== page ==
August 21, 2020 @ 9:30 am
Hard disagree with all the backlash against Stone nowadays. Their beer is freakin’ solid in an industry full of decaying quality and unimpressive hype beers. I still buy Stone IPA regularly… Why? Because it’s good. The people who winge about them “going after the little guy” when the company is forced to defend their name do not understand trademark law. Bravo to Stone for sticking to their guns and staying independent, when the rest of the industry has been forced to rely on private equity – or worse – hard seltzer production to prop their bottom line.
August 17, 2020 @ 9:47 am
This is a great article. Sadly as a former employee I have to agree 100% that the heyday of Stone is long gone. I use to love working there. I was proud of the products I sold and the team I worked with. But somewhere along the line things shifted. Sales were priority over quality of product. “Team Stone” was truly a family. But over the years we became just another number. When I was let go amid Covid (along with 300+ others) it was via text, telling me to return my ID card and pickup my last check… I had worked there for 10 years. They have no respect for the employees that made their company what it is.
August 10, 2020 @ 4:35 pm
Show me a company that hasn’t had problems…
I was with A-B when it was the family business, and we had a identity problem with bud light, but we showed the world a party animal dog and away we went…
So, walk away from the b.s and watch….
August 7, 2020 @ 11:54 am
right on Brother Dan!!! You may not “save the world”….. but you may encourage Greg and his merrymakers to realize that Stone is quickly becoming irrelevant to many 50+ beer drinkers who still LOVE and DRINK alot of good beer. My experience with the under 40 crowd is that Stone is just “another” good beer amongst hundreds of others.
August 7, 2020 @ 10:29 am
One of the breweries Stone is suing, absurdly claiming universal rights to the word “stone” is tiny Sawstone Brewery. Sawstone Brewery is located in a historic, limestone block (sawstone) building in the small east Kentucky town of Morehead. The building was beautifully restored by the three owners. In a short period, it has become a much loved part of our community. This part of Appalachia has seen its share of big city sharks exploiting us and we have survived. I think of Stone brewery and its army of high paid lawyers as just another group of exploiters. Win or loose, shame on Stone Brewery.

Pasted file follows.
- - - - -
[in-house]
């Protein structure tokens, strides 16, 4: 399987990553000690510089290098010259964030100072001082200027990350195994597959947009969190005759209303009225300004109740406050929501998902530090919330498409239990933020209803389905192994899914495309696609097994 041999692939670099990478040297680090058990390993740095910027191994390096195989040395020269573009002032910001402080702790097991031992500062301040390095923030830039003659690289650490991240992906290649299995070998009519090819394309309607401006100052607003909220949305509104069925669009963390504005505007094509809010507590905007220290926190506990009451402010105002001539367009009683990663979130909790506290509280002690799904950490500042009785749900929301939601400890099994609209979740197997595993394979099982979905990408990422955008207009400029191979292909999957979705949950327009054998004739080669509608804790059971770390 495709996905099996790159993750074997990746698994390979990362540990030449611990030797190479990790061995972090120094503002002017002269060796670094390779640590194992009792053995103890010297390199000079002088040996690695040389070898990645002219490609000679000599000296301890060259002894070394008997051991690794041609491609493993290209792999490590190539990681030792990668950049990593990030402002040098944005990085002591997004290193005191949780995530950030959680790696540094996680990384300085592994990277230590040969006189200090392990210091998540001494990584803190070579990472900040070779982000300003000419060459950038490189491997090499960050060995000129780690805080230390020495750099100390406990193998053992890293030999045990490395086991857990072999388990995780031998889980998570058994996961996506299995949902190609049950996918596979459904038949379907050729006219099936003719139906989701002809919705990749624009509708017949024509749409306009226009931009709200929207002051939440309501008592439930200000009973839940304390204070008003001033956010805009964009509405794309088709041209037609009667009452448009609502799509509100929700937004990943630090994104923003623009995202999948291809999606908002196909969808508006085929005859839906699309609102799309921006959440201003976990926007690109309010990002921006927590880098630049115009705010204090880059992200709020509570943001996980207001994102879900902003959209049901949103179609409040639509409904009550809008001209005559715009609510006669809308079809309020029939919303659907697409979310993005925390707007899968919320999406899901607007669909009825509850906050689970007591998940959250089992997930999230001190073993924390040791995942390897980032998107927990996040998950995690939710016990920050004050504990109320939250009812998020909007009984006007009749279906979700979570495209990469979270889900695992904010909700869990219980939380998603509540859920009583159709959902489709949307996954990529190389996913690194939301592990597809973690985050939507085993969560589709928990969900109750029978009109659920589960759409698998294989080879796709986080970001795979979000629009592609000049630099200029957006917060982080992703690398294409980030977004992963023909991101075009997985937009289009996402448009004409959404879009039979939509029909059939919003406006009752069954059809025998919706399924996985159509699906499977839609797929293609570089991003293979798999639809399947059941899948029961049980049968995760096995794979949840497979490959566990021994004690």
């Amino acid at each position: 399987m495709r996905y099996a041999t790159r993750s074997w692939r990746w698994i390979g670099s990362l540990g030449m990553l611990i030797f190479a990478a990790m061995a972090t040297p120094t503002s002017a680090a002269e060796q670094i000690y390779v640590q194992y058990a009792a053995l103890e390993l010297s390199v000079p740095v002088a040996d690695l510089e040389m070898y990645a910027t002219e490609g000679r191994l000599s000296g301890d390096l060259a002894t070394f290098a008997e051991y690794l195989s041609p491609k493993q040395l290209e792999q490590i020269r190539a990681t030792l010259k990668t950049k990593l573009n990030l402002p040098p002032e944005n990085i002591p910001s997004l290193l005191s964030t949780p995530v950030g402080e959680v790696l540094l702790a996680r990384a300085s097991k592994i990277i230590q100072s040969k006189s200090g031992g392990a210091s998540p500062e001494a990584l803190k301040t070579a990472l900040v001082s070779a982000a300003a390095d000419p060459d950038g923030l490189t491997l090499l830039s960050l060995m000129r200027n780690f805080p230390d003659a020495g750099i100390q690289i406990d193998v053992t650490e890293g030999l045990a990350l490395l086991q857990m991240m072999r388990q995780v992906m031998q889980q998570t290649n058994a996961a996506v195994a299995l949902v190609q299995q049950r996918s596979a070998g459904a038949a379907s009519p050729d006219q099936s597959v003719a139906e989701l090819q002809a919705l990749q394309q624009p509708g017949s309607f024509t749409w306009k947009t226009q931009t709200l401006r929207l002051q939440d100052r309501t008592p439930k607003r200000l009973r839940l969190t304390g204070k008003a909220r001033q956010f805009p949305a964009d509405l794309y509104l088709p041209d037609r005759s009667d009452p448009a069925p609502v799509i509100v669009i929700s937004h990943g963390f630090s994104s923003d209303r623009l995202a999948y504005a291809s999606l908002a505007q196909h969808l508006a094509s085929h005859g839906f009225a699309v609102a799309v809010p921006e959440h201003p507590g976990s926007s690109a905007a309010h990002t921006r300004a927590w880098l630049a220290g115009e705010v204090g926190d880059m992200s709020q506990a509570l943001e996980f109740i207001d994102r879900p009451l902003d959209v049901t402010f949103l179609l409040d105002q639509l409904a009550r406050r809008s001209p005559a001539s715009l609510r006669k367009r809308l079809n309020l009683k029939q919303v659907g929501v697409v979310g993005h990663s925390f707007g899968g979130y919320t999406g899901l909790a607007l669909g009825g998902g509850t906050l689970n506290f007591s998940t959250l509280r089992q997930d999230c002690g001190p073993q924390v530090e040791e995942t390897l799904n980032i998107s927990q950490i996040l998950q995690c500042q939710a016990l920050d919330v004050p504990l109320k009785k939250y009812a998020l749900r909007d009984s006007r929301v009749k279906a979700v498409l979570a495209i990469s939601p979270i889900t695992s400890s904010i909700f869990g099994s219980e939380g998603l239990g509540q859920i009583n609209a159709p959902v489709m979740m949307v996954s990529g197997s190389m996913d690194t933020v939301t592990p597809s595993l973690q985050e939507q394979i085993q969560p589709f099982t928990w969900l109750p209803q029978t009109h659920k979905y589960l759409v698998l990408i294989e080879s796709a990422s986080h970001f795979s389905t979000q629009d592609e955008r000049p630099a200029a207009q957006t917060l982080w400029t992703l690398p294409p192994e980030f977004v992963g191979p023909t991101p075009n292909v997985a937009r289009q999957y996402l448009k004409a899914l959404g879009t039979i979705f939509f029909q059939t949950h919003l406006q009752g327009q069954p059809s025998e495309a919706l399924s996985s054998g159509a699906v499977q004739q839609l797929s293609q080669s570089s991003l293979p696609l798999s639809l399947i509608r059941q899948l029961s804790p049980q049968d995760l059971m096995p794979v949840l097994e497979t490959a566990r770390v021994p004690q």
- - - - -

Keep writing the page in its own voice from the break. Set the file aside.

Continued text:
Rock E. Stone
August 7, 2020 @ 2:41 am
Well hell, after getting through writing my long comment/ story,as usual, I hit the
” send to Outer Cyber Space ”
key (I’m not really sure which one it is because it is a shapeshifter and must jump around a lot ! All I know is that I have an uncanny ability to find it everytime I write more than 5 words at a time! Ohoh!,how many is that?)
I will push my luck one more time and try to finish this !
I think most guys have a little Arrogant Bastard in them , and if drinking a beer will let them feel a little bit more “Worthy” , then so be it !
Keep doing what you do best , and things will
work out !
How much do you suppose it would cost to buy all the STONE BREWING CO. beer that hasnt been drunk (or is it “dranked”?) yet ? 100 mil.? I say sell it and start over again , with just enough small batches for me and a few close friends! Wow ,its still here! Hurry and hit post !
Rock E. Stone
August 6, 2020 @ 6:26 pm
I visited their brewery in Point Loma, and I didn’t care at all for the vibe. A security guard with an earpiece in confiscated my beer because I accidentally wandered into a courtyard in the middle of the beer garden I apparently wasn’t supposed to. Not a “Hey bud, can’t be over there, c’mon back in.” No, they confiscated my beer. Fuck Stone, and their dated, bitter beers that all taste the same.
August 6, 2020 @ 4:16 pm
Hire me. I’ll work my ass off in bringing stone back to, and beyond, it’s glory days.
August 6, 2020 @ 4:06 pm
Good article. I, too, have noticed that I care far less about Stone these days, and it’s been a weird realization considering how excited I used to get about Stone even just two years ago. I live in San Diego so I do see their beers all over the place and I still get their email newsletters so I’m aware of what they’re up to. While I don’t drink nearly as much beer as I did even two years ago, I still buy craft beer frequently enough and I try to stay informed about what’s new and exciting while also relying on my old standbys for consistency and satisfaction. While I don’t follow the comings and goings of the Stone executive team, I am fully aware as a beer consumer about what excites me and what doesn’t. Sadly Stone hasn’t excited me for at least two years now and I wish that wasn’t the case. I also want to see them move forward and become an exciting brewery once again.
August 6, 2020 @ 11:24 am
Karma is a b**ch.
I say that with some malice, as the law is my profession, and when I see it used as a publicity stunt (vs. Coors for Keystone) or to unjustifiably hammer a tiny, unknown competitor (vs. Sawstone in Moorhead, KY) I get ticked. It’s clients like Stone Brewing that let lawyers give themselves a bad name.
I’ll avoid Stone products, and I recommend others do so as well. Maybe, just maybe, Stone will apologize and repay Sawstone for its legal costs.
But I’ve never known true @$$#°£€$ to fess up.
August 6, 2020 @ 8:33 am
August 6, 2020 @ 7:59 am
Stone will always have a place in my heart. The first true craft beer I fell in love with was Arrogant Bastard and i still occasionally seek it out. However, when Stone filed a copyright case against an otherwise unknown brewery, it really tarnished the brand for me. Perhaps they could salvage themselves by coming out an saying that it was intended to drive publicity to this small brewery, but apparently the case is already set for court, so that is out. They would be better served to sell to *gasp* InBev, than to keep their current business practices going. The one thing that Sierra Nevada does is make good, consistent, beer. So you’re right, they could steal a page from that playbook. Their is no need to for that self-promotion shenanigans in craft beer these days. Just make better beer and be true to your customers and people will buy it.
August 5, 2020 @ 8:23 pm
I am thinking about Stone Ruined Again TIPA. Happy this came back. Fantastic, Love it and still a fan!